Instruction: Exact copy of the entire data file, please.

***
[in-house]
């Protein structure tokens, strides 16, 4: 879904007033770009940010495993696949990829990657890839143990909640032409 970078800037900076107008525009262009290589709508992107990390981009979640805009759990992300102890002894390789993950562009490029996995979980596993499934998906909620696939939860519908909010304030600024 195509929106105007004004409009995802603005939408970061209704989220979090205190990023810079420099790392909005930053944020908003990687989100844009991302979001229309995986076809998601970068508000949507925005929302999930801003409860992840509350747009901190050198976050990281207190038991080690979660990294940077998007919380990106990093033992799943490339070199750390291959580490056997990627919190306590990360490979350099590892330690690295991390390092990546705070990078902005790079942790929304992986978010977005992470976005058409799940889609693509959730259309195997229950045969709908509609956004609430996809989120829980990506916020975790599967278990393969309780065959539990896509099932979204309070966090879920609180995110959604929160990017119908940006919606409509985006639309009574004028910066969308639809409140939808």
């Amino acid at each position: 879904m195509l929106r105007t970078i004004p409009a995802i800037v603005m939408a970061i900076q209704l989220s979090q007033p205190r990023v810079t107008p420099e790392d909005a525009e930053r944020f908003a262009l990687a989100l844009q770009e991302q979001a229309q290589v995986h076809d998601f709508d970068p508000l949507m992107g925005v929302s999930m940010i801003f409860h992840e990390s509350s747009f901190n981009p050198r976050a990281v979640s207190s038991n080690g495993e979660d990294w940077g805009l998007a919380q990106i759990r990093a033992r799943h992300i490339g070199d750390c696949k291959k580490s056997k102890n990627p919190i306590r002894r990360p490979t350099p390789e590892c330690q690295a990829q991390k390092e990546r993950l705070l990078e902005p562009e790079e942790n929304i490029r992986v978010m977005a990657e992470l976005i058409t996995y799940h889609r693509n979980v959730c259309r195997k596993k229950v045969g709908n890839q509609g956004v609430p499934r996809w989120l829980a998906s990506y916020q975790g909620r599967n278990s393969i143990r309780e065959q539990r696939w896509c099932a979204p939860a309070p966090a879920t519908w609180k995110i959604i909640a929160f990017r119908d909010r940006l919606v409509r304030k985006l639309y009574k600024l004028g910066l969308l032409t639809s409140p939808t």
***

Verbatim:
[in-house]
């Protein structure tokens, strides 16, 4: 879904007033770009940010495993696949990829990657890839143990909640032409 970078800037900076107008525009262009290589709508992107990390981009979640805009759990992300102890002894390789993950562009490029996995979980596993499934998906909620696939939860519908909010304030600024 195509929106105007004004409009995802603005939408970061209704989220979090205190990023810079420099790392909005930053944020908003990687989100844009991302979001229309995986076809998601970068508000949507925005929302999930801003409860992840509350747009901190050198976050990281207190038991080690979660990294940077998007919380990106990093033992799943490339070199750390291959580490056997990627919190306590990360490979350099590892330690690295991390390092990546705070990078902005790079942790929304992986978010977005992470976005058409799940889609693509959730259309195997229950045969709908509609956004609430996809989120829980990506916020975790599967278990393969309780065959539990896509099932979204309070966090879920609180995110959604929160990017119908940006919606409509985006639309009574004028910066969308639809409140939808």
């Amino acid at each position: 879904m195509l929106r105007t970078i004004p409009a995802i800037v603005m939408a970061i900076q209704l989220s979090q007033p205190r990023v810079t107008p420099e790392d909005a525009e930053r944020f908003a262009l990687a989100l844009q770009e991302q979001a229309q290589v995986h076809d998601f709508d970068p508000l949507m992107g925005v929302s999930m940010i801003f409860h992840e990390s509350s747009f901190n981009p050198r976050a990281v979640s207190s038991n080690g495993e979660d990294w940077g805009l998007a919380q990106i759990r990093a033992r799943h992300i490339g070199d750390c696949k291959k580490s056997k102890n990627p919190i306590r002894r990360p490979t350099p390789e590892c330690q690295a990829q991390k390092e990546r993950l705070l990078e902005p562009e790079e942790n929304i490029r992986v978010m977005a990657e992470l976005i058409t996995y799940h889609r693509n979980v959730c259309r195997k596993k229950v045969g709908n890839q509609g956004v609430p499934r996809w989120l829980a998906s990506y916020q975790g909620r599967n278990s393969i143990r309780e065959q539990r696939w896509c099932a979204p939860a309070p966090a879920t519908w609180k995110i959604i909640a929160f990017r119908d909010r940006l919606v409509r304030k985006l639309y009574k600024l004028g910066l969308l032409t639809s409140p939808t």